CBD for Beginners – Benefits, CBD Forms and everything About CBD

Chances are, you’ve heard about the benefits of using CBD. Perhaps you even have a friend or family member who has turned to CBD in order to help manage their pain.

What you may not know is how CBD actually works, how it can help with different types of chronic pain, as well as a myriad of other ailments, and what formats are available, and how to choose the best one for you.

This is why we’ve written this special report, CBD for Beginners.

Throughout the coming chapters, we’ll cover all these topics and more. We’ll also discuss some common myths and misconceptions about CBD so you are better informed about the many benefits of CBD and how it can improve the quality of your life.

Let’s begin!

 

CBD Explained

CBD stands for Cannabidiol. It’s one of over a hundred compounds produced in the resinous flowers of the cannabis plant. The gooey resin is concentrated on the dense clusters of flowers (commonly called buds) of the plant. These are covered by tiny, mushroom-shaped structures known as trichomes.

These trichomes protect the plant from heat and UV radiation. They’re glandular and create a treasure trove of medicinal compounds, including CBD, THC, and various aromatic terpenes.

The trichome oil also has antifungal, antibacterial, and insecticidal properties that repel pests and predators. The stickiness of the resin also helps by trapping insects.

And contrary to popular belief, CBD isn’t the compound that makes you feel “high” – that’s called tetrahydrocannabinol (THC). CBD is non-addictive, so you don’t need to worry about developing a “habit” from its use.

CBD oil comes from these resinous trichomes of the cannabis flower. However, there are many different strains or varietals of the plant, and the amount of CBD in the flowers depends on which strain you harvest.

Low-resin industrial hemp, which is legally defined as Cannabis with less than 0.03 percent THC by dry weight, has fewer trichomes (and thus, less oil) than high-resin strains do.

However, most high-resin strains nowadays are THC-dominant with little CBD. Therefore, it’s important to choose an appropriate CBD-rich Cannabis strain

Once you have a CBD-rich source, you then extract the oil. There are several ways to do this and each has its pros and cons.

The purpose of this extraction is to make the CBD and other beneficial components of the flower available in a highly concentrated form. Because the cannabinoids are naturally oily, separating the CBD from the plant material creates a thick, potent oil.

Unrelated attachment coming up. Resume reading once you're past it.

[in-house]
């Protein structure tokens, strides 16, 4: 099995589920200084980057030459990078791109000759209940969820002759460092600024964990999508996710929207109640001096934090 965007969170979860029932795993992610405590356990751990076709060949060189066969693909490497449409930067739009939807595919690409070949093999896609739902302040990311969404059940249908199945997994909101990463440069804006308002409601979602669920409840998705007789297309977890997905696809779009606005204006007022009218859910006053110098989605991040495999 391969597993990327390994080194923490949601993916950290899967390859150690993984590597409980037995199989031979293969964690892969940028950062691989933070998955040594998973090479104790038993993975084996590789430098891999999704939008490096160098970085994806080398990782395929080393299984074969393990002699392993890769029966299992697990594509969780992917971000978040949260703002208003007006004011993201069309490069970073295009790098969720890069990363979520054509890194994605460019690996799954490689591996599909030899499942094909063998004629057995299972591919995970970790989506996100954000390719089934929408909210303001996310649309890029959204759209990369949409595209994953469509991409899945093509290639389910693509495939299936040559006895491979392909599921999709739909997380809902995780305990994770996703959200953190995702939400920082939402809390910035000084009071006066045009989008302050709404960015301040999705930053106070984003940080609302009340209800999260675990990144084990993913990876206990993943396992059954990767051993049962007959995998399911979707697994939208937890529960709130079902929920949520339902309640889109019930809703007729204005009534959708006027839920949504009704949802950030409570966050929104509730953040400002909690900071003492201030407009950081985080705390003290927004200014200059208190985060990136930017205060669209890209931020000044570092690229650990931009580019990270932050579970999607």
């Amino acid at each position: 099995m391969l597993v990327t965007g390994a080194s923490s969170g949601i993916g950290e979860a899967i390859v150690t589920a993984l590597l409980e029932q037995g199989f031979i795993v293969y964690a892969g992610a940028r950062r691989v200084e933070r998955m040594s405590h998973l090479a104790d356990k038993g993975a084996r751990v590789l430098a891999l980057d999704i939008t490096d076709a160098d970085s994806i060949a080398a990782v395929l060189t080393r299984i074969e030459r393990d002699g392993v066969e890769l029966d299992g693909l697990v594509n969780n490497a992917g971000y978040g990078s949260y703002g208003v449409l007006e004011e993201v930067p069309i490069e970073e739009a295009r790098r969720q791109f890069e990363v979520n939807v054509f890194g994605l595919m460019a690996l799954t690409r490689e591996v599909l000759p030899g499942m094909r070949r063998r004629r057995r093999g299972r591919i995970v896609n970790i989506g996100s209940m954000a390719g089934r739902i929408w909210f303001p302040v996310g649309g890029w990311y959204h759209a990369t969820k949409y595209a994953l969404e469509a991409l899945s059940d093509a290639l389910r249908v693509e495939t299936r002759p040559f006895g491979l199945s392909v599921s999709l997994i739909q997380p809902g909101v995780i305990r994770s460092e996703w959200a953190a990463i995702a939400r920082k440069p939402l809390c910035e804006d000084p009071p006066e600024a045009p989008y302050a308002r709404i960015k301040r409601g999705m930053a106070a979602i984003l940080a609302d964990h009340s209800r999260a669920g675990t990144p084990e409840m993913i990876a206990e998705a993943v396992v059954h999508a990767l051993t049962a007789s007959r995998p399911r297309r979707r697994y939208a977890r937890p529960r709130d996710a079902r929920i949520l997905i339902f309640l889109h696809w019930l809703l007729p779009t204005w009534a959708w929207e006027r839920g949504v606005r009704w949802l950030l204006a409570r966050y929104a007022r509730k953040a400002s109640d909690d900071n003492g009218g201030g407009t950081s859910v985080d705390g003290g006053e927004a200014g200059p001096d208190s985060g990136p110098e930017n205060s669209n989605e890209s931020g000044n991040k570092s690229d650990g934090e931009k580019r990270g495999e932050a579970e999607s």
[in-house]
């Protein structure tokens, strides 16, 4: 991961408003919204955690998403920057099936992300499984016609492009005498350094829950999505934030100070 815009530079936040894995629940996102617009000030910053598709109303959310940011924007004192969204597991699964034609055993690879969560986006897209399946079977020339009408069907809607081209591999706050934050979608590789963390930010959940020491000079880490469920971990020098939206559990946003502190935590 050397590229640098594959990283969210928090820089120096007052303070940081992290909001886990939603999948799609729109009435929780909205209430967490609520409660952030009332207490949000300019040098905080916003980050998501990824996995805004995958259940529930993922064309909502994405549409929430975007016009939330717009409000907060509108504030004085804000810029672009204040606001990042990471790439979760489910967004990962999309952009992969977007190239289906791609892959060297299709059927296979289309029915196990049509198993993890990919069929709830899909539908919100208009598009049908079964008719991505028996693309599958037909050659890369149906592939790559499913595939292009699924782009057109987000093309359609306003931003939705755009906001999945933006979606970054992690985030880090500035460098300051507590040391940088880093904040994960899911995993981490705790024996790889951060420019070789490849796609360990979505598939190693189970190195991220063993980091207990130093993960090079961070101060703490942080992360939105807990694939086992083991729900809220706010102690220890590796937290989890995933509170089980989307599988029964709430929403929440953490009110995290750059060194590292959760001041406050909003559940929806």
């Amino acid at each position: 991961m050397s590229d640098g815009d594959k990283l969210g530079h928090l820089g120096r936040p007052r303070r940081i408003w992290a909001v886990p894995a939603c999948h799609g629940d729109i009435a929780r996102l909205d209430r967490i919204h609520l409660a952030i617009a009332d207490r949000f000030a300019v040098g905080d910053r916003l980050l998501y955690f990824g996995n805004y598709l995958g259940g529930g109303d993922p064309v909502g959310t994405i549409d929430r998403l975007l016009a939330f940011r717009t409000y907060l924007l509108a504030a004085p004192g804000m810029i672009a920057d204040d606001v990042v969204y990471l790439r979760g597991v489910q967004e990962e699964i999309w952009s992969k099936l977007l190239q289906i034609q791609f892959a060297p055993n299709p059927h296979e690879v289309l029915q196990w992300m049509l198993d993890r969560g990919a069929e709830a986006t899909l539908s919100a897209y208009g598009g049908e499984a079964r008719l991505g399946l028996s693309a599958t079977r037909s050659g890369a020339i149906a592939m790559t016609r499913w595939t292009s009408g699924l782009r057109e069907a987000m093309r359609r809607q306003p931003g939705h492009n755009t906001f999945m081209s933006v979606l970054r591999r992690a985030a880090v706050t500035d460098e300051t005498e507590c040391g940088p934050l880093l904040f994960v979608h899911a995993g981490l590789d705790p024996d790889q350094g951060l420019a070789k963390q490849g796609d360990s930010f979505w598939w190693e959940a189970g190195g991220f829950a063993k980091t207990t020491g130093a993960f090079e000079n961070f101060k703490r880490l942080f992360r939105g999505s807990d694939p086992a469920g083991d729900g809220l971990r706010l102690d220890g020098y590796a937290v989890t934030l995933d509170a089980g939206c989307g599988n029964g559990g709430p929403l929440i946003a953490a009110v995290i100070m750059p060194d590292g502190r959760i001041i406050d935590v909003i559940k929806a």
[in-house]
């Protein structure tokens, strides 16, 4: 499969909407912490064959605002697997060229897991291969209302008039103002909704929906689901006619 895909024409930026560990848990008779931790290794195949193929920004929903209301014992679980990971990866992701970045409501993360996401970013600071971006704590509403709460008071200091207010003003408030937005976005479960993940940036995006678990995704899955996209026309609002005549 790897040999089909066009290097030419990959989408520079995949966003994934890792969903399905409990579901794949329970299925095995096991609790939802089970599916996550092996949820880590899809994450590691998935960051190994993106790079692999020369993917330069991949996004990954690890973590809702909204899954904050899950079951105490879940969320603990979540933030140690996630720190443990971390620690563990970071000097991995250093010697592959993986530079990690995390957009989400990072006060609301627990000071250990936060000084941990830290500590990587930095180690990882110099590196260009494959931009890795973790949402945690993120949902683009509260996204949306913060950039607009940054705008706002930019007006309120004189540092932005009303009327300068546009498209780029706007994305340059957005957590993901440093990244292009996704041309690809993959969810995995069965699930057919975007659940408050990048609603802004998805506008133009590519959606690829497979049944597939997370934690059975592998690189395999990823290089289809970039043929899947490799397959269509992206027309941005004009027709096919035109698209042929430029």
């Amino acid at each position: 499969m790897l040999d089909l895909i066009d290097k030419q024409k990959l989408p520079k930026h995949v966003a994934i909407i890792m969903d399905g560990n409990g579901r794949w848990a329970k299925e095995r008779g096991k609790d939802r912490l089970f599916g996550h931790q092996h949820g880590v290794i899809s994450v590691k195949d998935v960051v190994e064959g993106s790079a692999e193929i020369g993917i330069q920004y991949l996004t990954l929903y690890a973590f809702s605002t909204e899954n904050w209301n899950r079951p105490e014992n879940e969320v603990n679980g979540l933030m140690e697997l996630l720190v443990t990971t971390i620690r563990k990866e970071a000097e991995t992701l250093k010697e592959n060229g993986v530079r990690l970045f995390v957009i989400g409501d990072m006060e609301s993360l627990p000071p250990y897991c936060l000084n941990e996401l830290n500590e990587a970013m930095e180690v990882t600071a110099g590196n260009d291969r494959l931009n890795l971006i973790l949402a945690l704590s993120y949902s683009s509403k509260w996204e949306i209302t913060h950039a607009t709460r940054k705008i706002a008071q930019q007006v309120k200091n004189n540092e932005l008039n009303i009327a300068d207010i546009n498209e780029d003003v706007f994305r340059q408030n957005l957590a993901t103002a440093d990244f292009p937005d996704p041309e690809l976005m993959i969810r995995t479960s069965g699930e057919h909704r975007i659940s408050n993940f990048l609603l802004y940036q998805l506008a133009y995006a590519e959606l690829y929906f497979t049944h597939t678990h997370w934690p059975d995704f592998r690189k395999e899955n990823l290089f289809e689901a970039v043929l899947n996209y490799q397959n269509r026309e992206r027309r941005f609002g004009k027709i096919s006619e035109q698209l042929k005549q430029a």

CBD is soluble in both oil and alcohol. Thus, the process of extraction usually uses a chemical that can dissolve an oil or alcohol-based compound. These chemicals include supercritical CO2, ethanol, hydrocarbons like butane, and common olive oil.

 

CO2 extraction is one of the safest methods, and it’s the one most commonly used commercially. Under high pressure and fluctuating temperature, CO2 becomes a liquid that can flush out the active ingredients of the plant matter.

This method is very effective because each compound in the oil can only be extracted by CO2 under very specific temperatures and pressures. This means you can fine-tune the process to extract pure CBD instead of a chemical stew.

Ethanol extraction has been used in many cultures for centuries. In 1854, the US Pharmacopeia recommended ethanol-based tinctures of “Indian hemp” to treat many ailments (including anxiety, depression, pain, and even muscle spasm).

Until 1937, when the Marijuana Tax Act was passed, these tinctures were commonly sold and used by the public, and in recent years, ethanol extraction has once again become popular.

Today, food-grade grain alcohol is used to create very potent, high-quality CBD-rich oil suitable for oral ingestion.

Hydrocarbon extraction (such as butane, hexane, or propane) has some major advantages as well as disadvantages compared to the other methods.

When done properly, this technique is very effective at separating cannabinoids and terpenes from unwanted plant components like chlorophyll.

However, the hydrocarbons are highly flammable. The potent concentrates of this extraction method, which are inhaled or “vaped,” can be very harmful to the user, especially if they have compromised immune systems.

Finally, olive oil extraction is simple and cheap – and you can do it at home if marijuana is legal in your area! Heat the plant matter in the oven. This will turn THCA into THC and CBDA into CBD. Steep the flowers and leaves in the olive oil.

Then sift, strain, and separate the oil from what’s left of the plant.

Note: This process doesn’t strain out the THC, so this product can produce a “high.” Cannabis-infused olive oil is perishable and should be stored in a dark, cool place so it doesn’t spoil.